China and Australia are slowly repairing relations – and trade ties – that were badly strained after the outbreak of the Covid-19 pandemic.
On Friday, China’s Commerce Ministry said it would drop tariffs imposed on Australian barley imports three years ago that affected billions of dollars of trade.
Tariffs were imposed by Beijing on Australian barley and various other goods after the previous Australian government called for an international inquiry into the origin of the Covid-19 pandemic in mid-2020.
The move incensed the Chinese leadership, which saw the former Morrison government’s call as a political attack and promptly blocked exports on range of Australian goods and commodities.
Beijing implemented tariffs totalling 80.5% on Australian barley in May 2020, wiping out imports of the grain by the world’s biggest beer market, worth as much as A$1.5 billion ($985 million) a year.
That prompted a formal complaint by Australia to the WTO in December that year, as well as a separate case over wine tariffs that is still being pursued.
The election of a new centre-left Australian Labor Party government in May 2022, headed by Anthony Albanese, has helped improve ties and gradually ease ill-feeling over Beijing’s contentious management of the Covid-19 outbreak and subsequent “shadow trade war”.
China and Australia agreed in April to resolve their dispute over barley imports, with Canberra suspending a case at the World Trade Organization (WTO) over Beijing’s anti-dumping and countervailing duties on barley, while China promised to speed up a review into the tariffs.
The tariffs will be dropped starting on Saturday, China’s Ministry of Commerce said, citing a changing situation in China’s barley market without providing further details.
Restrictions still on wine, lobster, meat exports
The barley decision puts a spotlight on the few remaining Australian products restricted by China, including wine, which also faces tariffs, as well as unofficial restrictions on lobster and meat exports from certain abattoirs.
“This outcome demonstrates the importance of the WTO dispute mechanism in defending the interests of Australia’s world-class producers and farmers,” three Australian ministers said in a joint statement.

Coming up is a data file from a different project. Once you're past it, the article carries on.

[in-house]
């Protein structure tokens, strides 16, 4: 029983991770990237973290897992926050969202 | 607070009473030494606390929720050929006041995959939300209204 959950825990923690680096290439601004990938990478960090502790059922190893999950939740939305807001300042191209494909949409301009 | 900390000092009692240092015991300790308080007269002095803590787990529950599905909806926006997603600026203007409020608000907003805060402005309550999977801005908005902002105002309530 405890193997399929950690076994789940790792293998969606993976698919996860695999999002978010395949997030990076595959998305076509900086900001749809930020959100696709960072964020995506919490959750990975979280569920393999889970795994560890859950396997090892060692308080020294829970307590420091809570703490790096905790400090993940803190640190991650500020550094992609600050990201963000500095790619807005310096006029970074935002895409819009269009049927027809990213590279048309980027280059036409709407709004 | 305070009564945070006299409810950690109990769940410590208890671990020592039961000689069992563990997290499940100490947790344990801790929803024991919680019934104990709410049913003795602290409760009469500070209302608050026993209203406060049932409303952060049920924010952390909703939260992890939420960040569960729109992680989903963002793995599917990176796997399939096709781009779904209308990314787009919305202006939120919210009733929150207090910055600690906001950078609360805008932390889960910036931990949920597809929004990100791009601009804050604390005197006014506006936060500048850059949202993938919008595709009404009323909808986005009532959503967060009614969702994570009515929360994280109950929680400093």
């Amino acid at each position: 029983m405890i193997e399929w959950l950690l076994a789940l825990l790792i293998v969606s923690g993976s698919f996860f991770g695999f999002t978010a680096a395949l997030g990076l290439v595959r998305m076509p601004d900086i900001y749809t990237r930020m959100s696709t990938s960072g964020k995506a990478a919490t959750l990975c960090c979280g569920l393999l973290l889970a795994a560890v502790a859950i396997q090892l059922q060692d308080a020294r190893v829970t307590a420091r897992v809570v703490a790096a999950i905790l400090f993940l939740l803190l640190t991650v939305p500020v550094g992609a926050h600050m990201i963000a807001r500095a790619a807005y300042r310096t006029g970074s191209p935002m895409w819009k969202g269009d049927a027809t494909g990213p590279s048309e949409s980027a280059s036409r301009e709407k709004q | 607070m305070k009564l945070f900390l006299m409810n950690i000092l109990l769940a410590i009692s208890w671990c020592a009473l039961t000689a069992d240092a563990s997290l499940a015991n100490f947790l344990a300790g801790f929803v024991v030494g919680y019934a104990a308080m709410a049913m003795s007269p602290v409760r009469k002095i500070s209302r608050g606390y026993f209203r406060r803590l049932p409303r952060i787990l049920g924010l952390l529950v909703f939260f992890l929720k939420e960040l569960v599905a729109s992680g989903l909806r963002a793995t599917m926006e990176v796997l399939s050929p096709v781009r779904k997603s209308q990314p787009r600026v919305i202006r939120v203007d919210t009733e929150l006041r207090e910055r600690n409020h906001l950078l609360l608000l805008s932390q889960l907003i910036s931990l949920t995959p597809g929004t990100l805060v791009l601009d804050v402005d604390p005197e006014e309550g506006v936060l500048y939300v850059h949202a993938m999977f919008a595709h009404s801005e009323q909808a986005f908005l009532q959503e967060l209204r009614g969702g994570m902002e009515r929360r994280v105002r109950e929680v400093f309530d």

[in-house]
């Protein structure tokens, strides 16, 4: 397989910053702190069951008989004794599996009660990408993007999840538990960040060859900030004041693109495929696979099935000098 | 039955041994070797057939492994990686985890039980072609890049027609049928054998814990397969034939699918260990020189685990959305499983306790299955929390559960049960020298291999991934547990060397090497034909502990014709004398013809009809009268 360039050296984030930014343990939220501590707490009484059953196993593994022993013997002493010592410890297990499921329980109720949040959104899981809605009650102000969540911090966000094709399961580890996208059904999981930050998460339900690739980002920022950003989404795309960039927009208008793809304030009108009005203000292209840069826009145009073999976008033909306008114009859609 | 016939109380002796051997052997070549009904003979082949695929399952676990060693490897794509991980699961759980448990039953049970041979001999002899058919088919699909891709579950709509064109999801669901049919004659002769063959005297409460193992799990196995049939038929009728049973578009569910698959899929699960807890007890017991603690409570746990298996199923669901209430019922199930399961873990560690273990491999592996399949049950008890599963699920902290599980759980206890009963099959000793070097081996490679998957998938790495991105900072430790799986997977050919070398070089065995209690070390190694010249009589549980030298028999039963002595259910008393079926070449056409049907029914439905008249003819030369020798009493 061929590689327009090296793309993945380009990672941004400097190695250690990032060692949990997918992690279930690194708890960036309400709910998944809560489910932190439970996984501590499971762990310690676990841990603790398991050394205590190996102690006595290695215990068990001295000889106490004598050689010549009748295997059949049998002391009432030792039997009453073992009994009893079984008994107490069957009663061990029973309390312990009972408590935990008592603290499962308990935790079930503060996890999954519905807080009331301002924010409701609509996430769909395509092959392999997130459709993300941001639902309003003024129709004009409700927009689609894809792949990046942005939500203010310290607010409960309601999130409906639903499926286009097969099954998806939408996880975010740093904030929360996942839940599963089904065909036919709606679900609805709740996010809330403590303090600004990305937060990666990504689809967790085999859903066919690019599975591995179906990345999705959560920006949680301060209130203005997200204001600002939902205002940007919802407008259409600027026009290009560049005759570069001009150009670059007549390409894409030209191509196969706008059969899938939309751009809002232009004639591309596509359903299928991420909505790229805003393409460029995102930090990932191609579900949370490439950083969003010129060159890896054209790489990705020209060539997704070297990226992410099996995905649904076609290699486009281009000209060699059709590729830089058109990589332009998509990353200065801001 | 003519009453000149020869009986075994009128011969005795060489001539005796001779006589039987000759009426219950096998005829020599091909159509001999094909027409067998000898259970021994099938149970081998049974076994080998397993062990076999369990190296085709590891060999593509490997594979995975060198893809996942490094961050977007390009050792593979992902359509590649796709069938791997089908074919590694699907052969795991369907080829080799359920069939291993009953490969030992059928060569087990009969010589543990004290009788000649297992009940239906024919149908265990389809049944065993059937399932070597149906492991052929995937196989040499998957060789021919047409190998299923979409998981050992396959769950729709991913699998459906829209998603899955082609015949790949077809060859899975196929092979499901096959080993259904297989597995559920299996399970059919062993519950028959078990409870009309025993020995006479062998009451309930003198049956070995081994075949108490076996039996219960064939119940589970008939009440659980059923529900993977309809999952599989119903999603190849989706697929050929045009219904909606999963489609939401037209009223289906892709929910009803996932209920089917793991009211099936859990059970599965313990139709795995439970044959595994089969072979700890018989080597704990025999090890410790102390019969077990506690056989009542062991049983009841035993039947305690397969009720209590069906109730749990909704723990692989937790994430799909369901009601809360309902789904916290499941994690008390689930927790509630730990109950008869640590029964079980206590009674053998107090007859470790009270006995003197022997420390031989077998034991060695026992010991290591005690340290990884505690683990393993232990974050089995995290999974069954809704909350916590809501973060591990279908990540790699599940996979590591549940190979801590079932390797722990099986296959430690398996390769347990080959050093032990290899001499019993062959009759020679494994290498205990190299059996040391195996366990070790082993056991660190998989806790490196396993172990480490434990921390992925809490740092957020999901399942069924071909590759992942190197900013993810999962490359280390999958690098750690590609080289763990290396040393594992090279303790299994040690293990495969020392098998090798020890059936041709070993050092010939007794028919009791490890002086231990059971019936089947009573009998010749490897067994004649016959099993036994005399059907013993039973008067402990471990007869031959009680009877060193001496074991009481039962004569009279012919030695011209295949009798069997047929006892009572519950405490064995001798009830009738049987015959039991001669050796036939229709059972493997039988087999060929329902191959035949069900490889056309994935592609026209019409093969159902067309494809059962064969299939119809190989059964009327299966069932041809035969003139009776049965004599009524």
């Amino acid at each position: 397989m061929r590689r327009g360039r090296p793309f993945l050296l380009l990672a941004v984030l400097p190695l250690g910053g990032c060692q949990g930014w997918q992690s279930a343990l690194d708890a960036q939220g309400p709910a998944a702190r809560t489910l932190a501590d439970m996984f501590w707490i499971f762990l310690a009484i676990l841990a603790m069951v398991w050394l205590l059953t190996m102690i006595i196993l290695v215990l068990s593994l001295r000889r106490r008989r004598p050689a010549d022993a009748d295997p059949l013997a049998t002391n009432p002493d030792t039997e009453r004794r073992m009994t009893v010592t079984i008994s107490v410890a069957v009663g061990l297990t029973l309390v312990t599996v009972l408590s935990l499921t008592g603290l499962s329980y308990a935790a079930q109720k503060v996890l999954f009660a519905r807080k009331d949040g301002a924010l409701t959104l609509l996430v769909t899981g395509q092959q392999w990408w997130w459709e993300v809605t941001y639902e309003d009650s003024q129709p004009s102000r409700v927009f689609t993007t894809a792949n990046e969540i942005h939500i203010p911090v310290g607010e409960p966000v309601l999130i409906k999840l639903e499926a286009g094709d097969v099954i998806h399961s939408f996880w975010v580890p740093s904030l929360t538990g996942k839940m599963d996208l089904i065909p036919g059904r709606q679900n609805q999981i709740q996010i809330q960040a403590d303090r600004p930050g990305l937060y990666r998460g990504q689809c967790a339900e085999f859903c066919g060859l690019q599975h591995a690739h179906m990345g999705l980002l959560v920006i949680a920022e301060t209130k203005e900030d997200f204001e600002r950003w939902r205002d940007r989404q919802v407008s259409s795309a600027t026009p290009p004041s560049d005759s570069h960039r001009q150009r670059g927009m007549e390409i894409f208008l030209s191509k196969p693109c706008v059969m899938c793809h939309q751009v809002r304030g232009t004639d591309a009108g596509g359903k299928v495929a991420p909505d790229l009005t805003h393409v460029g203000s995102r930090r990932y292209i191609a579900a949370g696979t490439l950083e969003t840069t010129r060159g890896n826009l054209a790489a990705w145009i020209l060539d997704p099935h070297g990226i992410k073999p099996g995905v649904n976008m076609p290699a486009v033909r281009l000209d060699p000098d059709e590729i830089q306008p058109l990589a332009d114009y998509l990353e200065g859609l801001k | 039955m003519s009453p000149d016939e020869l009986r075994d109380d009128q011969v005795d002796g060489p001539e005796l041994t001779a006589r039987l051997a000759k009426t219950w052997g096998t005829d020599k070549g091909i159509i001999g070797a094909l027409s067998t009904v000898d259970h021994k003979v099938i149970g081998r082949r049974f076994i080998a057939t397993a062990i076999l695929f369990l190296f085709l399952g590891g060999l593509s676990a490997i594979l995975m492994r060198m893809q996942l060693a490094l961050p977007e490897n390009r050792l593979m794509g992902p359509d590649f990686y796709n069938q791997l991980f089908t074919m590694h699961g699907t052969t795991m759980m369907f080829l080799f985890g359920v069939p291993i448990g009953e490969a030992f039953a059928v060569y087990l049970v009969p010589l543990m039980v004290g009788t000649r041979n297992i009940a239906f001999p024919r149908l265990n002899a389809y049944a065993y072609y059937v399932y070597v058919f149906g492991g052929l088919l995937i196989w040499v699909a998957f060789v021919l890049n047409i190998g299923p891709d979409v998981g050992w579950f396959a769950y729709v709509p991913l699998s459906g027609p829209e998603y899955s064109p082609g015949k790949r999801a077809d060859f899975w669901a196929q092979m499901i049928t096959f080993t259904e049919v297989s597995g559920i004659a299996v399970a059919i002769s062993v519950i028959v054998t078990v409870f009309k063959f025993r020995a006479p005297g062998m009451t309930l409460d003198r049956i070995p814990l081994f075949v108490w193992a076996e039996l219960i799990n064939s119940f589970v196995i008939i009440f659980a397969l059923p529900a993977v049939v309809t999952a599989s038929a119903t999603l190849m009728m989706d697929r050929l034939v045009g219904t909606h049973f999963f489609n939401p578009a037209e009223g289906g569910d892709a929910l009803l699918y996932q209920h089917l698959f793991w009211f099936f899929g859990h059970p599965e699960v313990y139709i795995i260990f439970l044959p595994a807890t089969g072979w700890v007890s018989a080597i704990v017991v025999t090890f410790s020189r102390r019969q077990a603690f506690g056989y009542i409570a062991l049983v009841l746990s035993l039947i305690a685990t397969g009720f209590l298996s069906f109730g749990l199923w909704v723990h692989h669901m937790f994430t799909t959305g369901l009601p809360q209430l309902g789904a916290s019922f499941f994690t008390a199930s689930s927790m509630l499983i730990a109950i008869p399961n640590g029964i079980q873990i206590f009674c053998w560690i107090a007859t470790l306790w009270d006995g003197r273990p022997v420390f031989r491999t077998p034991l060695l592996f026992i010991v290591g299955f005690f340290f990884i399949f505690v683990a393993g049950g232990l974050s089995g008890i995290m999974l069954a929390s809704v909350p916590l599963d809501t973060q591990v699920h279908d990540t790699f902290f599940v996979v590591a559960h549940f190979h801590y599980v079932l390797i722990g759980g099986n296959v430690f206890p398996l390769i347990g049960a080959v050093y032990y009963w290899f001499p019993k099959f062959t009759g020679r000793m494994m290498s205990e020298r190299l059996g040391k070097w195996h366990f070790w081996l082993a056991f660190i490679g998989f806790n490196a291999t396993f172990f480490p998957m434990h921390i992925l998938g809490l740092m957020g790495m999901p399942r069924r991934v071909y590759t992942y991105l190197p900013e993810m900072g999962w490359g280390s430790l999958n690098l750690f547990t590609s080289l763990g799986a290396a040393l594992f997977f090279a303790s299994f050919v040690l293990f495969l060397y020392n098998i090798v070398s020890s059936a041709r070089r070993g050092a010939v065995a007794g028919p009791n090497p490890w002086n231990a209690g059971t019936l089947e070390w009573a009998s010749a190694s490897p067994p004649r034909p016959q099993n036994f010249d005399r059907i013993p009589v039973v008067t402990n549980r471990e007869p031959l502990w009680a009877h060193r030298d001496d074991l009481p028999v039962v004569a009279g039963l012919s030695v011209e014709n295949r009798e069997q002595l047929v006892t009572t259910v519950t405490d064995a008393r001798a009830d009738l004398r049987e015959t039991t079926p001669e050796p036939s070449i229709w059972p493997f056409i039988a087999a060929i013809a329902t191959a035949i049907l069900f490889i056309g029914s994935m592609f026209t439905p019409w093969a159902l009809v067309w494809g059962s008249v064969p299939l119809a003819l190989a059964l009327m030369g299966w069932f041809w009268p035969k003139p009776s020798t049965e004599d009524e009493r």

“We have been clear that we expect a similar process to be followed to remove the duties on Australian wine.”
Rabobank senior grains analyst Dennis Voznesenski said the decision would be positive for Australian barley prices and farmers with malt quality barley were especially likely to attract a premium over recent prices.
“Market players who are going to be shipping barley to China may ask for a premium due to risks involved as there are going to be some concerns, if for example, China goes back on its decision,” he said.
The Australian dollar was up 0.34% to $0.65715 after the announcement, having risen to as high as $0.65875 earlier in the session, recovering from a two-month low it hit on Thursday.
Grain Producers Australia CEO Colin Bettles welcomed the decision, calling it a win for Chinese consumers and industry as well as local exporters.
Wine sector hoping for similar easing
Chinese purchases of Australian coal resumed in January after almost three years, while Beijing in May also announced it would start importing Australian timber again.
Australian Grape & Wine CEO Lee McLean said the barley decision was a very positive step for the country’s relationship with China.
“We hope this may provide a template for removing the duties on Australian wine,” he said.
In the case of barley, Chinese buyers had turned to Canada, France and Argentina to replace Australian supplies over the last three years, while Australian sellers shifted exports to feed barley markets in the Middle East.
Those trade flows are likely to shift again after China drops the tariffs, with its barley buyers expected to begin purchases of the new Australian crop harvested in October for arrival by year-end.
- Reuters with additional editing by Jim Pollard